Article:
The GPDP pointed out that ChatGPT did not provide privacy notices. Again, this is easily fixed for ChatGPT users and not-so-easily fixed for everyone else. As the GPDP pointed out, OpenAI will likely need to engage with the media for a large-scale information campaign.

But what about all the other generative AIs? Should they all do the same? As silly as it sounds, should we expect a future where half the advertising spaces on newspapers are taken up by privacy notices for some new generative AI?

Exercising data rights

Privacy notices are important. They tell you that you have rights such as accessing your data or having it erased, and they explain you how you can exercise them. In its second decision, the GPDP ordered OpenAI to provide the data subjects with a way to exercise these rights. This will not be trivial, especially regarding the millions of non-users whose data are being processed.

A somewhat similar problem surfaced in the pre-GDPR era when people started asking Google to de-reference their personal data from Google Search. This is how we got Google Spain, a landmark ruling from the EU Court of Justice that strengthened the right to erasure in EU privacy law.

Strict enforcement of the right to erasure and other data rights could alleviate some of the privacy issues raised by AIs. But with Google Search, you can just type your name and see what comes up.

Things are not so simple with generative AIs. You have no way of knowing that an AI hallucinated and provided wildly inaccurate information about you to someone on the other side of the world.

This issue is made even more complicated by the very broad notion of personal data under the GDPR. Preventing ChatGPT from using and outputting direct identifiers (names, forum nicknames, and so on) is not enough to solve these issues- even if we (boldly) assume that no one will be able to jailbreak ChatGPT in the first place. In fact, the notion of personal data is so broad, that it would be a nightmare for OpenAI to even figure out what data constitute personal data within ChatGPT's immense database- which it needs to do to honor requests under the GDPR.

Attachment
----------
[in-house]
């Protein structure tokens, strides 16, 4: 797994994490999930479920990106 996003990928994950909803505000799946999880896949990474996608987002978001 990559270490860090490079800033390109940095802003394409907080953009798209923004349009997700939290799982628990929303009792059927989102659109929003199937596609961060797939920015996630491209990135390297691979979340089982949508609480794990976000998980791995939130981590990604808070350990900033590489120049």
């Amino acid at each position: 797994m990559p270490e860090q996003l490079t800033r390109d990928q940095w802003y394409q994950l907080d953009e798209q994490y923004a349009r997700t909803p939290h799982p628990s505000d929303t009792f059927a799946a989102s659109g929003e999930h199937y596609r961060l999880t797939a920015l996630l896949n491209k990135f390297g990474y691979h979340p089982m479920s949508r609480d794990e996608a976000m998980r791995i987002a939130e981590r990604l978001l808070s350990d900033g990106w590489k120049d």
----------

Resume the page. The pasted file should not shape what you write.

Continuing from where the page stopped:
Minor authentication

The GPDP pointed out that OpenAI failed to implement age authentication for users, which allowed minors of 13 to use the service and potentially be exposed to age-inappropriate content. This is probably not too relevant to AIs in general, but it’s still worth mentioning for the sake of completeness.

Does the AI Act help with these issues?

ChatGPT raises several legal issues, and it will be interesting to see how the EDPB task force will handle them (update: as of December 2023, no documents have been published by the task force).

But, of course, the burden of regulating AI in the EU is not on the EDPB alone. After long negotiations, the AI Act was finally adopted. It provides an extensive set of rules for AI, including data quality standards and risk management rules.

However, the AI Act is not a privacy law, but rather a market regulation law. Its main focus is regulating the EU market for AI products by prescribing common standards across Member States. Some of its provisions might strengthen privacy, but that is a side effect of the Regulation rather than its main goal.

Bottom line, the AI Act will likely help to some extent, but it is no "AI GDPR", so to speak. At the end of the day, the GDPR is still be crucial for AI. And in some ways, this is a problem.


We took a deep dive into ChatGPT’s issues with the GDPR, but at the end of the day, the problem is not about the technicalities. AI simply does not fit within the conceptual categories of the GDPR. This makes the privacy issues with AI really, really difficult to solve.

The accuracy principle is a good example. Under the GDPR, personal data should be accurate and kept out to date. How do you apply this principle to an AI model that hallucinates left and right and was trained with inaccurate, outdated data? What does the principle even mean for generative AI?

We should not give AI a free pass under the GDPR. But we should acknowledge that the issues at play will not be solved the way issues with GDPR interpretation are usually settled- with some EDPB guidelines here and a Court of Justice precedent there.

The AI Act didn't help either, due to its narrow focus on market regulation.

TL;DR: there is a dangerous gap in European privacy law and it probably won't be filled anytime soon.